week WLE), relative chlorophyll content for lantana (1 d per week WLE), and shoot dry weight for dianthus (2 d per week WLE). Days to flower is one primary determinant of a floricultural crop’s marketability and readiness for sale. In this experiment
Neil O. Anderson
This paper presents a case study for use as an active learning tool with students in a floriculture potted plant production class. Students work together in small groups (three to four) to pose answers to a dilemma. With this case study, students quickly learn the names of their colleagues and work together outside-of-class to solve the assignment. Each student role-plays being hired on as a new potted plant production specialist. A memorandum from the Board of Directors is delivered on their first day of work at Floratech, a company specializing in potted plants. Floratech is a finisher company, purchasing plugs (vegetative or seed-propagated crops) from plug producers and rooting stations, and selling their final products to both wholesale and retail markets. Objectives of this case study are to determine 1) the students' fluency in terminology for potted plant production, 2) ideal production time/labor inputs for the Floratech potted crops, and 3) limiting factor(s) preventing each crop from reaching this goal. As the students progress through the course material, they refer to the memorandum for clarification of unknown terms. Unresolved questions are raised during the semester (in the classroom and during laboratory tours) to other players interacting in the memorandum, i.e., Floratech staff (growers, sales people, management), its suppliers (rooting stations, plug producers, distributors, breeders, producers, operations, quality control), and customers (wholesale, retail). This case study was tested with undergraduate students enrolled in HORT 4051, Floriculture Production and Management I (Potted Plants) at the University of Minnesota, St. Paul, during Fall Semester 1999.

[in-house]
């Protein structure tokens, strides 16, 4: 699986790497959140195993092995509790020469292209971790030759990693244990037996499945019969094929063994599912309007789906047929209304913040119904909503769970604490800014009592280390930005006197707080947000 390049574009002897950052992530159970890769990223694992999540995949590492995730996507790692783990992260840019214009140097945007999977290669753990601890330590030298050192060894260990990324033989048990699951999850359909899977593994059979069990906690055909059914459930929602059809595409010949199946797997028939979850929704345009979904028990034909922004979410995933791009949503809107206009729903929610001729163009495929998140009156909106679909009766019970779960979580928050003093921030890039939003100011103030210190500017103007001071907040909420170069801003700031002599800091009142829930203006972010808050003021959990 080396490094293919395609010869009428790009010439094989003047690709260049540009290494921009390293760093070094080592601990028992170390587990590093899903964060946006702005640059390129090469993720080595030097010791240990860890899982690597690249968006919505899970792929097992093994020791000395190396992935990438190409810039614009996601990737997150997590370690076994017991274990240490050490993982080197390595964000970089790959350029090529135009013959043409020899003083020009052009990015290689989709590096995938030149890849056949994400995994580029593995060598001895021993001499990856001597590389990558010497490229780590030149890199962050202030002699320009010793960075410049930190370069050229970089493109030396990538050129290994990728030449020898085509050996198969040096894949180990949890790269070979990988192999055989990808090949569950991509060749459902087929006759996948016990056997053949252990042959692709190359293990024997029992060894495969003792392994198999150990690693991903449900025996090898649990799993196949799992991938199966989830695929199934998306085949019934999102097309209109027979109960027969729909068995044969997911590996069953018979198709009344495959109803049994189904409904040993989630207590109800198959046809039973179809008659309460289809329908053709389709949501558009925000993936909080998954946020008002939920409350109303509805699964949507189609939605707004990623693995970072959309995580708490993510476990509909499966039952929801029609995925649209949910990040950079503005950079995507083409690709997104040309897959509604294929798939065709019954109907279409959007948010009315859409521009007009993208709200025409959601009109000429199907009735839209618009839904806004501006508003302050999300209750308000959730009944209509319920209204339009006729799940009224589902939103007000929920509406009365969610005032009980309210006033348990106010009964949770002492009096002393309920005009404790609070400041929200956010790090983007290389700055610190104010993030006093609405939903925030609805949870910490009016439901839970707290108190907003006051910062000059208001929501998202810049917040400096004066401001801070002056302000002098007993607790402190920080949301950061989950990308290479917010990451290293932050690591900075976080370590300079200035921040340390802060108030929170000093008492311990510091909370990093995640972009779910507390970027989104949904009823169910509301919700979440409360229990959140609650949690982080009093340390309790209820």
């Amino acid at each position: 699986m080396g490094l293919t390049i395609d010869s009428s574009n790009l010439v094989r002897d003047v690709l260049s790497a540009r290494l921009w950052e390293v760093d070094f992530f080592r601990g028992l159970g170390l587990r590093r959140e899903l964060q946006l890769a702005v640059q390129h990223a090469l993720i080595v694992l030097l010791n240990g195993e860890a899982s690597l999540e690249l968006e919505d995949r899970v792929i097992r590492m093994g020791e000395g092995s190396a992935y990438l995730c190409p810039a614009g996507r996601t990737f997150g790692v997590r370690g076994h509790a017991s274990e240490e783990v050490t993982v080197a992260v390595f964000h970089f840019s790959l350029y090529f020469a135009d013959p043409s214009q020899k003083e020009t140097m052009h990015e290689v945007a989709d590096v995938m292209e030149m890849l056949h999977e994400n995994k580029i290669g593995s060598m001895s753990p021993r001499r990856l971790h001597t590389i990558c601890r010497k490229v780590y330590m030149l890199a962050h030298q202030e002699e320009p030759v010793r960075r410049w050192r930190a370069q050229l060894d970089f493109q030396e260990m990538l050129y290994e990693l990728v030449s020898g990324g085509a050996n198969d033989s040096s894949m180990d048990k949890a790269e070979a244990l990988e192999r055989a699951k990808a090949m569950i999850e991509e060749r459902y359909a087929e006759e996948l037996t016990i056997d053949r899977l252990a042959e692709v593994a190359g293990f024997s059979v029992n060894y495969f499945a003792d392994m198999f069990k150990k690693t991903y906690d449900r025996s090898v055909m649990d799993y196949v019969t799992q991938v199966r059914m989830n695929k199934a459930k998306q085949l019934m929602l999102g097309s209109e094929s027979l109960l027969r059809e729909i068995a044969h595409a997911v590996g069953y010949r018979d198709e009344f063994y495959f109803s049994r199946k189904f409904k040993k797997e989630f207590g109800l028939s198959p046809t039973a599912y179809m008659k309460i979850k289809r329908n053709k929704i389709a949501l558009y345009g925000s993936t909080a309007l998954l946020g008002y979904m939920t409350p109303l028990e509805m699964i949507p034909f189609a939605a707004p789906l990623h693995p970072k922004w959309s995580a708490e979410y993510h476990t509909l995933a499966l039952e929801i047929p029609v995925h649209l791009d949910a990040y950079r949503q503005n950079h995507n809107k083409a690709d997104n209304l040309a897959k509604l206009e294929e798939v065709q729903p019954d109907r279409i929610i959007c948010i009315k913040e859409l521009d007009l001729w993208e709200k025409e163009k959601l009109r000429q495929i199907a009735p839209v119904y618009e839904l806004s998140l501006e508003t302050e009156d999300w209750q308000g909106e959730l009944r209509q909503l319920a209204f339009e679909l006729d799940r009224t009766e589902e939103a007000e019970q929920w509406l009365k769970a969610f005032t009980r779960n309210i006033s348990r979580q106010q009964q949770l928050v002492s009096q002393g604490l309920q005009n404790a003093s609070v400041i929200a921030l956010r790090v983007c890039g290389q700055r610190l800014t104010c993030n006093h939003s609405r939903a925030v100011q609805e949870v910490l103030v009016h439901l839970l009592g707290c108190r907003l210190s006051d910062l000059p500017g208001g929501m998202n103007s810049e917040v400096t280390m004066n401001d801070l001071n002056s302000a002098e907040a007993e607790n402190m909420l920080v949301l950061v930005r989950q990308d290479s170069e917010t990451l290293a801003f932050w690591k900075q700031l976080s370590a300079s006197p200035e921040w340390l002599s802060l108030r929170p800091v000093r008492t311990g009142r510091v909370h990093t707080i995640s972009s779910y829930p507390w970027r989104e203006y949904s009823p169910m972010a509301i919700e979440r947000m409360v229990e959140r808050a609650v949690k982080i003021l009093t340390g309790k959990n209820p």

William R. Woodson
Ellen T. Paparozzi
William H. Carlson
Lisa J. Skog*, Theo Blom, Wayne Brown, Dennis Murr and George Chu
Ozone treatment has many advantages for control of fungal diseases. There are no residue concerns, no registration is required, and it is non-specific, therefore potentially effective against a broad spectrum of pathogens. However, ozone is known to cause plant damage. There is little information available on either the ozone tolerance of floriculture crops or the levels required to kill plant pathogens under commercial conditions. Nine floriculture crops (begonia, petunia, Impatiens, Kalanchoe, pot roses, pot chrysanthemums, lilies, snapdragons and Alstroemeria) were subjected to increasing levels of ozone. Trials were conducted at 5 and 20 °C (90% to 95% RH) and ozone exposure was for 4 days for either 10 hours per day (simulating night treatment) or for 10 minutes every hour. Damage was assessed immediately after treatment and after an additional 3 days at room temperature in ozone-free air. Trials were terminated for the crop when an unacceptable level of damage was observed. Trials to determine the lethal dose for actively growing pathogens (Alternaria alternata, Alternaria zinniae and Botrytis cinerea) and fungal spores were conducted under identical conditions. Ozone tolerance varied with plant type and ranged between <0.2 and 3ppm. Generally, the crops surveyed were more susceptible to ozone damage at the low temperature. As a group, the bedding plants were the least tolerant. Fungal spores were killed at treatment levels between 0.8 and 2 ppm ozone. The actively growing fungal mycelium was still viable at 3 ppm ozone when the trial had to be terminated due to ozone-induced structural damage in the treatment chambers. Under the trial conditions, only the Kalanchoe would be able to tolerate the high levels of ozone required to kill the fungal spores.